On our SG&A question, in basis point terms we were up 30 basis points; 18 of the 30 was this issue.  The remaining 12 basis points is due to net offsetting issues that went in either direct, and no one of the other remaining issues was remarkable in any sense, positive or negative.

 

E. Kozloff                                                                                            Okay.  Then, on credit:  In the last few quarters, your bad debt expense as a percentage of average receivables has been only slightly ahead of your actual net write-off experience.  But this quarter, it looks like the gap widened to about a full percentage point; so I’m wondering if you can tell us what’s underlying this change and how we should be modeling bad debt expense in that write-off going forward.  I think I recall your last guidance about a year ago was for both bad debt and net write-off to be in the 8.5 to 9% of receivables range, but obviously this included the department store card portfolios.  So what should we be looking for now?

 


 

TARGET CORPORATION

Moderator:  Bob Ulrich

November 11, 2004/9:30 a.m. CST

Page 21

 

D. Scovanner                                                                        In the current quarter, the issue that causes that relationship to be different from what it was in Q1 and Q2 is that we grew receivables.  Receivables were up several hundred million dollars in the current quarter sequentially, and it’s appropriate of course to reflect a portion of those receivables as uncollectible as we generate them.  So the answer to your modeling question is, to the extent that we are successful in continuing to increase our receivables balance, you should expect to see expense in excess of write-offs.

 

Separate issue:  our underlying trends in the credit card portfolio are very strong, as Jerry indicated.  Delinquencies, write-offs, about any measure that represents a leading indicator of future write-offs are currently favorable.  Obviously if that kind of trend were to continue, then we would reflect this; so you’d see it reflected not only in our actual future write-offs, but also in our thinking, in our modeling, in our calculations that drive the expense figure as well.

 

E. Kozloff                                                                                            Great, thanks.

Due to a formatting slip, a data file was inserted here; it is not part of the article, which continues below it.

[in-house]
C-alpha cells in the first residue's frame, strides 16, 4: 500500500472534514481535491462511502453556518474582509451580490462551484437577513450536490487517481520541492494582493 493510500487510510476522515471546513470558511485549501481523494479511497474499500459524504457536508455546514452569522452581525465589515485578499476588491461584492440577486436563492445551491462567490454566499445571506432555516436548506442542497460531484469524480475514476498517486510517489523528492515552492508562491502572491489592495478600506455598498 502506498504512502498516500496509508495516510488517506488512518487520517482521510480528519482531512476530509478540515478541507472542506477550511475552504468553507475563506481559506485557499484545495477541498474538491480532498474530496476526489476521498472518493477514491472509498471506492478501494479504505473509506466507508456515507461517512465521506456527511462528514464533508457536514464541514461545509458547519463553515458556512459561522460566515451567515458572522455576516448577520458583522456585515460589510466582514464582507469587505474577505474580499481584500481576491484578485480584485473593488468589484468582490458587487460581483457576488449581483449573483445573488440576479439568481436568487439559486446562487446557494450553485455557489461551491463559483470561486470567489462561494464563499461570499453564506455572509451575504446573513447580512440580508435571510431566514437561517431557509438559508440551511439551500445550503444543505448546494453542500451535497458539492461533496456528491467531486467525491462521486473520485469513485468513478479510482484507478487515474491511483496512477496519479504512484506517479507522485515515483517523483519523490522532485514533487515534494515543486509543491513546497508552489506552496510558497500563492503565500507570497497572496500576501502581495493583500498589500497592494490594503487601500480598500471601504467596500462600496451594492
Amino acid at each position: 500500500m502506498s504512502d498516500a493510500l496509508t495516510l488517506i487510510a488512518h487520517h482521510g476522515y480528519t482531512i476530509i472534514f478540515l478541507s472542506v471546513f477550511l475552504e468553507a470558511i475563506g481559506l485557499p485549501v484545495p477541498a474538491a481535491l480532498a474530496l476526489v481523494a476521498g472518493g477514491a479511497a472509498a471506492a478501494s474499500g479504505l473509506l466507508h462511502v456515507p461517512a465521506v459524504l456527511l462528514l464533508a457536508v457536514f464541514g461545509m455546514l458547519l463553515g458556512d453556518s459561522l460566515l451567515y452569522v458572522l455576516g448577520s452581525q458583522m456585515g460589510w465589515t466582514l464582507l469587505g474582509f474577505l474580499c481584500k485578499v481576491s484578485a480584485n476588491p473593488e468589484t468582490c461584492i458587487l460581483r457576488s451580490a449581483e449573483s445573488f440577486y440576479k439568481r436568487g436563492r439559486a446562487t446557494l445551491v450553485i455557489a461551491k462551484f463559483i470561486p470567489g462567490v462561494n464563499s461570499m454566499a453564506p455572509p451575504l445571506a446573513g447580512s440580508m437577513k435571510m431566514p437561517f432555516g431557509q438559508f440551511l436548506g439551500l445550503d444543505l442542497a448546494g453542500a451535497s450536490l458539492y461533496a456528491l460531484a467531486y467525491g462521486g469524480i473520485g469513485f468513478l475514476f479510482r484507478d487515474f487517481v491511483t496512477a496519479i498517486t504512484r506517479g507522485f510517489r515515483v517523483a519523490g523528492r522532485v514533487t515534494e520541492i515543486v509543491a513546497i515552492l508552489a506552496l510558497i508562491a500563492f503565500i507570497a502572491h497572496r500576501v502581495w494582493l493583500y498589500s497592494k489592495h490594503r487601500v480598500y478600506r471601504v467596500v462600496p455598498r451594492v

Coordinator                                                                                Your next question comes from Daniel Barry of Merrill Lynch.

 


 

TARGET CORPORATION

Moderator:  Bob Ulrich

November 11, 2004/9:30 a.m. CST

Page 22

 

D. Barry                                                                                                    Good morning.  Congratulations on a strong quarter.  Greg, questions on super centers; you discussed the food area a bit.  Can you tell us first if the super centers are still getting the same return as a regular Target, and maybe give us roughly a guess what the comps were in food for the quarter, and if the food comps were stronger in the third quarter than the second?

 

G. Steinhafel                                                                             You’re correct, we still are generating the same kind of returns that we have in the past, and the SuperTarget comps have pretty much mirrored the general merchandise comps all year so far.  There has been very little variability between the chain’s average.  We might be up a half a tick one month and below a half a tick; but on average, it’s been very, very close and consistent.

 

D. Barry                                                                                                    Very good.  Thanks.

 

Coordinator                                                                                Your next question comes from Deborah Weinswig of Smith Barney.

 

D. Weinswig                                                                           Good morning.  Could you please provide any additional color on the higher IMU’s that drove gross margin improvement?

 


 

TARGET CORPORATION

Moderator:  Bob Ulrich

November 11, 2004/9:30 a.m. CST

Page 23

 

D. Scovanner                                                                        Sure.  We are very pleased with the IMU improvement in the third quarter as really driven by a number of factors.  First, our mix was quite favorable in third quarter; secondly, we enjoyed somewhat of a slightly more favorable pricing environment than what we had expected in the third quarter; and lastly, as you know, we have been aggressively pursuing growth in direct imports, and as a result of that and our sourcing strategy, we were able to lower our acquisition cost.  It was the combination of those elements that drove the strong IMU in the third quarter.

 

D. Weinswig                                                                           Okay, and then one quick question for Jerry on the gift cards.  Jerry, I just want to make sure I got it correctly that you had said that it would be one-third growth in terms of gift card issuance; and how should we think about that in terms of percentage of sales during the holiday season on the gift cards?  And obviously with a significant percentage of redemptions being done after Christmas, are you doing anything differently to merchandise the stores?

 

J. Storch                                                                                                  No, not really, and we don’t quote statistics on exactly when they’re redeemed.  But we’ve seen this business continue to grow and compound at a meaningfully high double-digit growth rate for several years now, and we’re excited about it.  We think it drives trips through the stores, it drives